As given by the name, the Yorkshire Terrier was developed in Yorkshire county during the mid 1800s. While they started off as lap dogs, they quickly evolved into working dogs through the crossing with the tenacious Scottish Terriers.
Today, the Yorkshire Terrier has all the traits that you would least expect from a toy dog breed. They are bold and confident, but also independent and intelligent. They’re mostly eager dogs, but can go on their stubborn streaks occasionally.
- In the mid 1800s, the ancestors of the Yorkie was brought into England by the weavers that came for work.
- Before being named the Yorkshire Terrier, they were called the broken-haired Scotch Terrier.
- America’s first therapy dog was a Yorkshire Terrier.
Other English Dog Breeds
These are other famous and popular English dog breeds that couldn’t be categorized in the above sections. They range anywhere from toy dogs to various working breeds.
24. English Mastiff
Highlights: Brave, Proud, Good-natured
The English Mastiff is a classic mastiff-type dog breed. They are massive dogs with good heft and a heavy-boned frame. That said, these mastiffs can weigh up to 230 lbs and stand nearly 28 inches tall at the shoulder!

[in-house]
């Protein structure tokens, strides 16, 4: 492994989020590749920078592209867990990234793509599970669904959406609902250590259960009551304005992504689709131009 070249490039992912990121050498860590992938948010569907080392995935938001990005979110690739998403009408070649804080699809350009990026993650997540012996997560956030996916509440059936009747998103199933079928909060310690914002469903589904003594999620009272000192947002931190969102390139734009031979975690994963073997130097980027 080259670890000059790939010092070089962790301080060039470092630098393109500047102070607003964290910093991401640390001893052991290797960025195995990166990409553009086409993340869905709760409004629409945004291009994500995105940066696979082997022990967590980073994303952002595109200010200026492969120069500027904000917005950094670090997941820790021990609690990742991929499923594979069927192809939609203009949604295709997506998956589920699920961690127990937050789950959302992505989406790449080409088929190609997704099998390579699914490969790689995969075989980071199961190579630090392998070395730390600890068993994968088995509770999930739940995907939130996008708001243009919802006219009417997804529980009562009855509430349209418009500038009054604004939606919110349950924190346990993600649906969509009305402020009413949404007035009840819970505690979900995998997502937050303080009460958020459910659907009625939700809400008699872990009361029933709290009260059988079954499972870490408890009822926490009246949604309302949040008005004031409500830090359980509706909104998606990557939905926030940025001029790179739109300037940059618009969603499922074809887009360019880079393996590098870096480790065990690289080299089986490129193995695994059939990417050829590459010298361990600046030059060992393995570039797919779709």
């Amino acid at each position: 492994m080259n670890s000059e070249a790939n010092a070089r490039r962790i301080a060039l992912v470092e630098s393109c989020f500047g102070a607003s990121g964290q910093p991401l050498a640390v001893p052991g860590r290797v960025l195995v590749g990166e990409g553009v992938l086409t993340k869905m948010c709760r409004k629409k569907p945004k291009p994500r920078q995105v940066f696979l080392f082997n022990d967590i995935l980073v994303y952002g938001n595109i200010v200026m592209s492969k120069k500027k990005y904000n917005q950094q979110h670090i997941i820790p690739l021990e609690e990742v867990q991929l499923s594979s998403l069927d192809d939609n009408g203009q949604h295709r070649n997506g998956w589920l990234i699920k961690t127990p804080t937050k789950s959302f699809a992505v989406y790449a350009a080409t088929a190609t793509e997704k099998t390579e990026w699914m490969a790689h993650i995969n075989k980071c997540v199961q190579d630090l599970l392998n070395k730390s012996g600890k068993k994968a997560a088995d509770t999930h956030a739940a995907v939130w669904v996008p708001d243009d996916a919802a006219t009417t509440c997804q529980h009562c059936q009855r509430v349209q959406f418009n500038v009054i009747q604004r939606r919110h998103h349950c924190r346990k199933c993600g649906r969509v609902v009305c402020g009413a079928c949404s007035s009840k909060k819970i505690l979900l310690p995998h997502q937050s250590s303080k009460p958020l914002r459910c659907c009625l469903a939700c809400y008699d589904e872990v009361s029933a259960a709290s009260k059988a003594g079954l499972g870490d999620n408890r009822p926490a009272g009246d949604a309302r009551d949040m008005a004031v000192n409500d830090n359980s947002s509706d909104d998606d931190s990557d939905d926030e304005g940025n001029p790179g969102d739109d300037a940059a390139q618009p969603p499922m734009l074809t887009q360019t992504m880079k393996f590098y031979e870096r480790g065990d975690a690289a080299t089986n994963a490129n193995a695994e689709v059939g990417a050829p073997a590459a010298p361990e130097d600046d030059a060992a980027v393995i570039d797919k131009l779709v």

Although they are British, the English Mastiff has been around for thousands of years. In fact, there’s evidence that suggests these dogs were present in ancient Egypt, Greece, China, Tibet and even in the Roman Empire.
These dogs will always be courageous and brave, making them outstanding guard dogs and watch dogs. Combine this with their sheer strength and size, and few intruders would want to mess with this Mastiff. With family, though, they’re calm and loving.
- Historians believe the English Mastiff actually descended from the old Roman war dogs.
- English Mastiffs were on the Mayflower that sailed to New England in 1620.
- During World War II, the English were encouraged to put down their dogs to save food stock. This almost led to the extinction of the English Mastiff.
25. English Toy Terrier
Highlights: Cunning, Alert, Intelligent
The English Toy Terrier has had a variety of names, such as the Miniature Black and Tan or the Toy Manchester Terrier. But no matter what you call them, all signs point to the Manchester Terrier as the ancestor breed for the toy dog.
While the Manchester Terrier was bred for hunting vermin, such as rats, the English Toy was bred down in size to serve as a toy companion. As such, it’s believed that they were crossbred with Italian Greyhounds to achieve the petiteness.
The result is a bold and lively toy terrier that’s both cunning and intelligent. They may be stubborn, but they’re smarter than you think, making them highly trainable and potentially obedient toy dogs. In the home, they can be the ultimate companion dog.
- Unlike most terriers known for high energy and excitement, the English Toy Terrier is a relatively calm dog.
- Hunters carried these dogs in their pockets before unleashing them to flush out game.